11:58 a.m. It’s time to move. I put on my gloves—mostly in anticipation of dealing with Linus—grab hold of Charlie, walk over to his carrier, deposit him inside from above, and close the top flap. I then take the carrier upstairs. I fetch Lauren, my assistant cat catcher, and we proceed downstairs, closing the door at the top of the stairs behind us.

As I expected, Linus has remained behind the Clavinova. I suggest that we pull one side of the instrument away from the wall, allowing me to go behind it and grab Linus. Before I can step behind the Clavinova, however, Linus runs out at full speed and sprints up the stairs—big mistake on the part of the cat. He is now cornered on the top step. I pick up Linus with a vice-like, glove-protected grip, and Lauren helps me secure him in his carrier.

12:19 p.m. I back the car out of the garage. Lauren and her sister, who has joined the project, each take a cat carrier to the car. Once the cats are in the back seat and belted in, I leave for the trip to the vet.

1:50 p.m. I arrive at the Cat Clinic. The ride has been uneventful. I heard a few whines from Linus early on, but the cats were quiet for most of the trip. Alas, it rained the whole way. The trip is a long one. I became a client of the Cat Clinic when I lived in Mt. Lebanon, and I continue to be one because I like Dr. Bebko and the fact that only cats are treated at the clinic. Cats can be frightened in a waiting room with large dogs.

The pandemic has changed the mechanics of my annual visit. I pull into the driveway and call the clinic. I am told to bring the carriers into to the foyer. I do that and proceed to the parking area in back. I catch up with my reading while waiting for a phone call.

2:34 p.m. I get the call telling me that my cats are ready to be picked up. I supply my credit card number for payment and have a brief conversation with Dr. Bebko. I drive forward on the driveway and go inside to retrieve the cats and their paperwork. After buckling the cats into the back seat, I set off for home. It rains all the way, hard.

4:04 p.m. I arrive back home, take the carriers inside, and open the front flaps. After a moment’s hesitation, the cats scatter. I hope that I can go a full year without having to put the cats into their carriers again. My anxiety about having to do this begins about January.

March 11, 2021

Taking the Cats to the Vet (Day 1)

March 11, 2021

10:04 a.m.  I am relaxing a bit, steeling myself for the annual trauma of getting my two cats to the veterinarian. It is not the trip to or from the Cat Clinic and Hospital that I dread, but the hazardous task of capturing the critters and placing them in their carriers. As this job is prone to inflict injuries, I am wearing jeans and my heaviest long-sleeved woolen shirt. Gloves are within easy reach.

Charlie and Linus do not normally seem high-strung. They are both lap cats who often arrange themselves on my lap when I sit down to watch television. (Although Charlie will sit on my lap, he actually prefers lying across my chest with his head on my shoulder.) Getting the cats ready for their annual veterinary visit involves (1) finding them, (2) capturing them, and (3) placing them into their temporary cages. Each of these steps can go awry.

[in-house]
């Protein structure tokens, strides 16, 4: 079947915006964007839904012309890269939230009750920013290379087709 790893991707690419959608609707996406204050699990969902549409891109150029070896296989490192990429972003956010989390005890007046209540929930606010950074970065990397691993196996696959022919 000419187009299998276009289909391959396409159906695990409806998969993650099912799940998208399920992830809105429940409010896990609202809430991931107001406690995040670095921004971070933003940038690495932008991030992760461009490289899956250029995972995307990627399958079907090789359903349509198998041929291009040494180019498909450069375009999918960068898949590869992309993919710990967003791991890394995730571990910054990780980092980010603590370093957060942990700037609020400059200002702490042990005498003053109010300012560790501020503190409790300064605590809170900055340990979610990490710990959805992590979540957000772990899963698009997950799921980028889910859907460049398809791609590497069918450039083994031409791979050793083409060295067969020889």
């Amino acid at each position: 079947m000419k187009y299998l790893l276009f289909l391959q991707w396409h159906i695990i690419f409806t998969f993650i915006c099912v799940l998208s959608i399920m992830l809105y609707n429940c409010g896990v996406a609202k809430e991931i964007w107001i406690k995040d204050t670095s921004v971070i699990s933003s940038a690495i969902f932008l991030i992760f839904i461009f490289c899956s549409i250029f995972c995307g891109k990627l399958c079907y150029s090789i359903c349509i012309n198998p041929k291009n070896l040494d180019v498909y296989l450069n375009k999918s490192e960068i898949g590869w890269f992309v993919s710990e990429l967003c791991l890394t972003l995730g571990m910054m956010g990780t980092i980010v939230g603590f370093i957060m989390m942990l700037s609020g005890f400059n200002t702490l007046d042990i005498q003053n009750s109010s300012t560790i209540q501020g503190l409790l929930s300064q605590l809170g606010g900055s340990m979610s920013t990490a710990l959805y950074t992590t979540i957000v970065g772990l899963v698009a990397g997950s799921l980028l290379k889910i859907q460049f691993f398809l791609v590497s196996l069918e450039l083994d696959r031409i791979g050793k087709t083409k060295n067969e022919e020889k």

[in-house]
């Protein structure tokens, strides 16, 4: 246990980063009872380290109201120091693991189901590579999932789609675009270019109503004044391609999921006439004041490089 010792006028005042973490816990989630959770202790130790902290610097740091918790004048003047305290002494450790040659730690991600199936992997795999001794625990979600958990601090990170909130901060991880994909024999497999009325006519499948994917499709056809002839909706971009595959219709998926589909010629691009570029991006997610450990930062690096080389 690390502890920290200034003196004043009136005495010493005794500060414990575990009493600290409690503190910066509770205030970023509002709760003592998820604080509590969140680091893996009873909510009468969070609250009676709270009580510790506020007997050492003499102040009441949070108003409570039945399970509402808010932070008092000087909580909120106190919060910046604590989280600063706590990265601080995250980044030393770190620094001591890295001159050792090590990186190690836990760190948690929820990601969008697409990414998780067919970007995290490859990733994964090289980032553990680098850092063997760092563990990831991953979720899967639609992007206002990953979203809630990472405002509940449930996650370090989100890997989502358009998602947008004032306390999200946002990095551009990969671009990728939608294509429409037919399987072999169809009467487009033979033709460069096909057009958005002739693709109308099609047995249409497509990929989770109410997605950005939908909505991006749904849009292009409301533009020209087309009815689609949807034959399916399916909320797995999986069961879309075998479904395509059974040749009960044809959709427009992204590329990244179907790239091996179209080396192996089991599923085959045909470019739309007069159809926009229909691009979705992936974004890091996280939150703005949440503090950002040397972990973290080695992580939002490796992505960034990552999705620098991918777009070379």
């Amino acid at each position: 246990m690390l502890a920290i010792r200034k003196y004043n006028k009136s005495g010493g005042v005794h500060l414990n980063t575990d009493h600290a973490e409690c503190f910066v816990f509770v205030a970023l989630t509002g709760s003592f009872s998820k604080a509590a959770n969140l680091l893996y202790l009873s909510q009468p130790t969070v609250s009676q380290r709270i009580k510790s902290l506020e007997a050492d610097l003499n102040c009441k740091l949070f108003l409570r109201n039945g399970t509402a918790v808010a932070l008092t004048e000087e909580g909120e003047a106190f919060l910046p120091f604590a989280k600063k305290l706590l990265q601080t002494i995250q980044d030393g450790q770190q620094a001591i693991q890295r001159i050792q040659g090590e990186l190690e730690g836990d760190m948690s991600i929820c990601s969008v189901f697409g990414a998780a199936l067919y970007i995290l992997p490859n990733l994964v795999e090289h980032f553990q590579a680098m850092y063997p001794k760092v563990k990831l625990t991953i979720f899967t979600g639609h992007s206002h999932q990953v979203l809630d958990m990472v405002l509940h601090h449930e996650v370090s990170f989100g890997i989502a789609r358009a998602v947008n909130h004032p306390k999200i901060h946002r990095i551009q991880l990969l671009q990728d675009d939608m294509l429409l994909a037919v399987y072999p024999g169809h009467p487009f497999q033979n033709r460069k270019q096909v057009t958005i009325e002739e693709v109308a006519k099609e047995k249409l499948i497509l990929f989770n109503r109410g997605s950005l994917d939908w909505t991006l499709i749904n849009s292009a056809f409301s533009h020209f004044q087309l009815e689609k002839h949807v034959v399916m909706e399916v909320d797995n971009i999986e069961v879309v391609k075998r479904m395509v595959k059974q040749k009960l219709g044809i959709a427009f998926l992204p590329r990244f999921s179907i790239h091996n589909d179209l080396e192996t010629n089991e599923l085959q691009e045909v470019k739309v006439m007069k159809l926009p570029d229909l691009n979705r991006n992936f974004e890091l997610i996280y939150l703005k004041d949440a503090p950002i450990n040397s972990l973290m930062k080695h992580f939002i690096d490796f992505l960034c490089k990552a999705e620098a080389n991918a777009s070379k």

I don’t know where either cat is at the moment. I haven’t seen them since I gave them their breakfast. To limit where they can hide, a number of doors are closed, and I spent much of my day yesterday straightening up, so that a crazed cat can do as little damage as possible. I blocked off known hiding places as best I could. Extracting a cat who doesn’t want to move from under a bed is a trying enterprise. The cats may be upstairs now, but I am confident that they will come downstairs eventually.

I schedule my veterinary appointments on a day when a student housekeeper can help with the requisite three tasks. Having a second person available, particularly a swift, young one, can be a great help. Actually, the second person is essential.

Either cat can give me a hard time, but working with Linus is by far the more difficult. Linus has never liked to be picked up and carried even though he loves laps and being petted. When picked up, he tends to fight as if his life depends on it. He does so with no holds barred, and he runs away after extracting himself from my clutches. (This is the point at which first aid may be necessary.) I am cautiously optimistic today, as Linus has seemed less skittish of late and occasionally allows me to carry him short distances without inflicting injuries. Charlie is generally more coöperative and likely will not put up too much of a fight once I’ve taken care of his more troublesome brother.

10:43 a.m. A quick check upstairs locates neither cat. I’m concerned but not yet panicked. I also check under my bed, even though I have been keeping my bedroom door closed. Both cats like to spend time under the bed, and I am gratified to find the area cat-free.

11:00 a.m. I’m taking a quick trip to Arby’s to get a sandwich for lunch. This allows me to take my mind off the cats for a while.

11:36 a.m. Lunch is over. Cats are still in hiding. I’m going to sit down and watch television for a few minutes, as this is usually an invitation to the cats to join me.

11:58 a.m. The television-watching strategy is unsuccessful. It is time for a thorough search of the house. Despite searching upstairs and down-, my helper and I discover no cats, having looked behind and under furniture, in bathrooms and closets, and into every nook or cranny that seems like a possible hiding place. Where could they be? The cats never disappear so completely. I try sitting in front of the television again. I spread some cat treats on the floor, which usually act as cat magnets. No cats appear.